Today I’m talking about using the Paul Rubens colors I’ve been testing just recently. I’ve linked below to the video which looks at them in detail, with complete swatching of all the colors. We’re just posting a second video today demonstrating very simple flower painting and color mixing using these Paul Rubens paints on my big palette, also linked at the bottom of this page.
I’m always keen to show you different ways of doing things – I don’t believe there is one way to do anything, we are all different, and different things suit different people. For those of you who want to learn to loosen up in their painting style, using tube paint freely and on a larger palette is the first step.
If you have some neglected tubes, why not leave your half-pan set in the drawer for a while and squeeze out some of that lovely pigment from your tubes on to a large, white tray?
So what’s in the box?
This set contains thirty-six, 5ml tubes of intense watercolor paint. The paint is the fourth generation of Paul Rubens watercolor, and as such they make proud claims regarding its transparency, the number of single-pigment colors, the lightfastness and the reliability.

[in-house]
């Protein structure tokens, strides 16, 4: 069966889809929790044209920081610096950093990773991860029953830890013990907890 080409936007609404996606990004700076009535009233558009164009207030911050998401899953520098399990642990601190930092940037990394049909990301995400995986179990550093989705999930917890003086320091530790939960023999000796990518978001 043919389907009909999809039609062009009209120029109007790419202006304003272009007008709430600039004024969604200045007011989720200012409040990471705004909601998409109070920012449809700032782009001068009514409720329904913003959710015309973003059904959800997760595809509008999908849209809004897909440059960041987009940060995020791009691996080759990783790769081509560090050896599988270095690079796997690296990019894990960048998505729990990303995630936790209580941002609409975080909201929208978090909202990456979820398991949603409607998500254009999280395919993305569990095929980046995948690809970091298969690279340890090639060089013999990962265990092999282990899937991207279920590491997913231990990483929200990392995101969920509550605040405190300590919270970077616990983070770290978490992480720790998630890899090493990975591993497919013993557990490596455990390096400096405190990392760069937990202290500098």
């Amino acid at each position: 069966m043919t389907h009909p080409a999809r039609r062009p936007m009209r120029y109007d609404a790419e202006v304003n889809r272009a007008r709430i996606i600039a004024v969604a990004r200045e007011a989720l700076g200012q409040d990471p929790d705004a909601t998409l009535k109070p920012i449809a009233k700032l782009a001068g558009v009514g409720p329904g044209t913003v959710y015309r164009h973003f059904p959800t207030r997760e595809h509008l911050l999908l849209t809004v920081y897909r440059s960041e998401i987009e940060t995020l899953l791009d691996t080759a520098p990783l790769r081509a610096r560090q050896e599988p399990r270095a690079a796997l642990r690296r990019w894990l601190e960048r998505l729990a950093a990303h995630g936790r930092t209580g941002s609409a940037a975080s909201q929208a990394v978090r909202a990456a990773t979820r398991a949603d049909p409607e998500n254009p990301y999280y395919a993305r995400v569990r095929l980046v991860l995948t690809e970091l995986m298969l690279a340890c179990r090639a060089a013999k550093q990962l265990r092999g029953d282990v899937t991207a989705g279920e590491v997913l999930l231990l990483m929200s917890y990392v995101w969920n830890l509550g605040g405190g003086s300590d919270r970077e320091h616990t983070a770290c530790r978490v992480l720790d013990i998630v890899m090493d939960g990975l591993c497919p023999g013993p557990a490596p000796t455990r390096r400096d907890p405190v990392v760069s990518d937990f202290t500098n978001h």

The colors in the set are bright and paint well. There are NINE yellows, if you count the two which veer towards orange, TEN if you count May Green which is a green/yellow. I think that is more than enough, especially since the earth colors are slightly underrepresented in my opinion, consisting of Burnt Sienna and Raw Umber only. Perhaps one or two of the premixed greens could have been sacrificed to leave space for the Burnt Umber and Raw Sienna we expect in a basic set of artist’s colors.
There is also no white in the set, but that’s easily remedied by purchasing an inexpensive white elsewhere.
That said, pretty much any color you might want can be mixed from this selection. There is Quinacridone Rose and Quinacridone Violet, both made from PV19, and these when used well diluted give nice floral pinks. You can make good browns based on Burnt Sienna mixed with the good range of blues, and there are plenty of yellows to paint any floral with.
Here’s a quick tulip sketch to show the depth of color of these paints.
Where to buy them
The 36 tube set is available from Amazon for around $80 and the 24 tube set is about $40. I can also recommend the Paul Rubens watercolor book, which contains a block of paper with a nice soft but textured surface ideal for watercolor painting.